These orders were promptly obeyed, but it was too late for them to avail. The wheel, in the hands of four stout and experienced seamen, was forced swiftly round, and the effect of the rudder was assisted by a pull of the starboard braces; but in such a gale, and under bare poles, the helm exerted but little power over the driving and ponderous mass. She had headed off hardly a point from her course when she was taken up by a prodigious surge, and borne onward with fearful velocity. The catastrophe was now inevitable. In an instant the two ships fell together, their massive timbers crashing with the fatal force of the concussion. A wild shriek ascended from the deck of the stranger, and woman's shrill voice mingled with the sound.

All was now confusion and uproar on board both vessels. The Active had struck the stranger broad on the bows, while the bowsprit of the latter, rụshing in between the fore-mast and the starboard fore-rigging of the Active, had snapped her chains and stays, and torn up the bolts and chain-plates, as if they had been thread and wire. Staggering back from the shock,

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she was carried to some distance by a refluent wave, which suddenly subsiding, she gave such a heavy lurch to port that the foremast — now, wholly unsupported on the starboard side - snapped short off, like a a withered twig, and fell with a loud plash into the ocean.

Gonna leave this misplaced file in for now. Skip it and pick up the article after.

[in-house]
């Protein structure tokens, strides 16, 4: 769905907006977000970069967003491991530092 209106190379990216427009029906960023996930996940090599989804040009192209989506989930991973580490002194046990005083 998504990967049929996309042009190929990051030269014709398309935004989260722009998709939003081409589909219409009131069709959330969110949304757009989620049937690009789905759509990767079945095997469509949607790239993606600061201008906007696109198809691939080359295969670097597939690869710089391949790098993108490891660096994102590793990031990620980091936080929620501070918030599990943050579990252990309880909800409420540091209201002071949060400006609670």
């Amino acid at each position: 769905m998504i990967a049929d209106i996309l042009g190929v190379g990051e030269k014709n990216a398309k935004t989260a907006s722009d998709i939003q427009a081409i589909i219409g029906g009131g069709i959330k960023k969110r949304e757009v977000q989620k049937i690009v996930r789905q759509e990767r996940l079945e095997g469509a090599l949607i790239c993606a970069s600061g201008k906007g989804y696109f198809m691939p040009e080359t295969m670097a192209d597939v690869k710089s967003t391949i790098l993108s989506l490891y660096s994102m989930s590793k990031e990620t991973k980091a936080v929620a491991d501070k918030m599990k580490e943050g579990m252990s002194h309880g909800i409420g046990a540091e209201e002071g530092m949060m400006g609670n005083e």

In the meanwhile another furious billow lifted the vessel on its crest, and the two ships closed again, like gladiators, faint and stunned, but still compelled to do battle. The bows of the stranger this time drove heavily against the bends of the Active just abaft her main-rigging, and her bowsprit darted quivering in over the bulwarks, as if it were the arrowy tongue of some huge sea monster. . At this instant a wild sound of agony, between a shriek and a groan, was heard in that direction, and those who turned to ascertain its cause saw, as the vessels again separated, a human body, swinging and writhing at the stranger's bowsprit head.

The vessel heaved up into the moonlight, and showed the face of poor Vangs, the quarter-master, his back apparently crushed and broken, but his arms clasped. round the spar, to which he appeared to cling with convulsive tenacity. The bowsprit had caught him on its end as it ran in over the Active's side, and driving against the mizzen-mast, deprived the poor wretch of all power to rescue himself from the dreadful situation. While a hundred eyes were fastened in a gaze of horror on the impaled seaman; thus dangling over the boiling ocean, the strange ship again reéled forward, as if to renew the terrible encounter. But her motion was now slow and laboring.

She was evidently settling by the head; she paused in mid career, gave a heavy drunken lurch to starboard, till her topmasts whipped against the rigging of her antagonist, then rising slowly on the ridge of the next wave, she plunged head foremost, and disappeared forever. One shriek of horror and despair rose through the storm one wild delirious shriek! The waters swept over the drowning wretches, and hushed their gurgling cry. Then all was still all but the rush and whirl of waves as they were sucked into the vortex, and the voice of the storm which howled its wild dirge above the spot.

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LESSON XLIII.

MELANCHOLY.

THE sun of the morning,

Unclouded and bright,
The landscape adorning

With lustre and light,
To glory and gladness

New bliss may impart;
But, oh! give to sadness

And softness of heart
A moment to ponder, a season to grieve,
The light of the moon, or the shadows of eve.